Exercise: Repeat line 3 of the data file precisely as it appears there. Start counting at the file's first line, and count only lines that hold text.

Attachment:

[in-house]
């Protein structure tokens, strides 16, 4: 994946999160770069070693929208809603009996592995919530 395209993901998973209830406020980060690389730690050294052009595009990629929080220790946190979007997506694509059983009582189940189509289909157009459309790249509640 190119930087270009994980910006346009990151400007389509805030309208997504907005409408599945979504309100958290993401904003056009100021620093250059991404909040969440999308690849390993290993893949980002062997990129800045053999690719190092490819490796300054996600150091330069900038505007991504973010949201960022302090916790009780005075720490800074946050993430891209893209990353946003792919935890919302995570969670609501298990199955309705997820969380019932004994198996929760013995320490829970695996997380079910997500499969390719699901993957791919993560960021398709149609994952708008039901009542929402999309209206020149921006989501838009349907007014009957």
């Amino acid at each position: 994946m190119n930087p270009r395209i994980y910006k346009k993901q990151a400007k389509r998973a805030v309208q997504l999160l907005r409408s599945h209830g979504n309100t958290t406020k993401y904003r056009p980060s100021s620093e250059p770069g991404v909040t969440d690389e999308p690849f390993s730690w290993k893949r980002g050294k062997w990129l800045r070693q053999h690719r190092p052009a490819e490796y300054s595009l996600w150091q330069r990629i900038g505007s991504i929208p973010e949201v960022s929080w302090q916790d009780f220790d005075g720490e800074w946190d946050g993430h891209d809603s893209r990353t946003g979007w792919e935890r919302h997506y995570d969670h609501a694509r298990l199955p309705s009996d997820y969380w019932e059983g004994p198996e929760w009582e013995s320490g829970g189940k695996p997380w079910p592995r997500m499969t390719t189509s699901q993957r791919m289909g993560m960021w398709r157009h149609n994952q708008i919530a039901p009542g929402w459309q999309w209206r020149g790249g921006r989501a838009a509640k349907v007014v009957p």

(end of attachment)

């Amino acid at each position: 994946m190119n930087p270009r395209i994980y910006k346009k993901q990151a400007k389509r998973a805030v309208q997504l999160l907005r409408s599945h209830g979504n309100t958290t406020k993401y904003r056009p980060s100021s620093e250059p770069g991404v909040t969440d690389e999308p690849f390993s730690w290993k893949r980002g050294k062997w990129l800045r070693q053999h690719r190092p052009a490819e490796y300054s595009l996600w150091q330069r990629i900038g505007s991504i929208p973010e949201v960022s929080w302090q916790d009780f220790d005075g720490e800074w946190d946050g993430h891209d809603s893209r990353t946003g979007w792919e935890r919302h997506y995570d969670h609501a694509r298990l199955p309705s009996d997820y969380w019932e059983g004994p198996e929760w009582e013995s320490g829970g189940k695996p997380w079910p592995r997500m499969t390719t189509s699901q993957r791919m289909g993560m960021w398709r157009h149609n994952q708008i919530a039901p009542g929402w459309q999309w209206r020149g790249g921006r989501a838009a509640k349907v007014v009957p």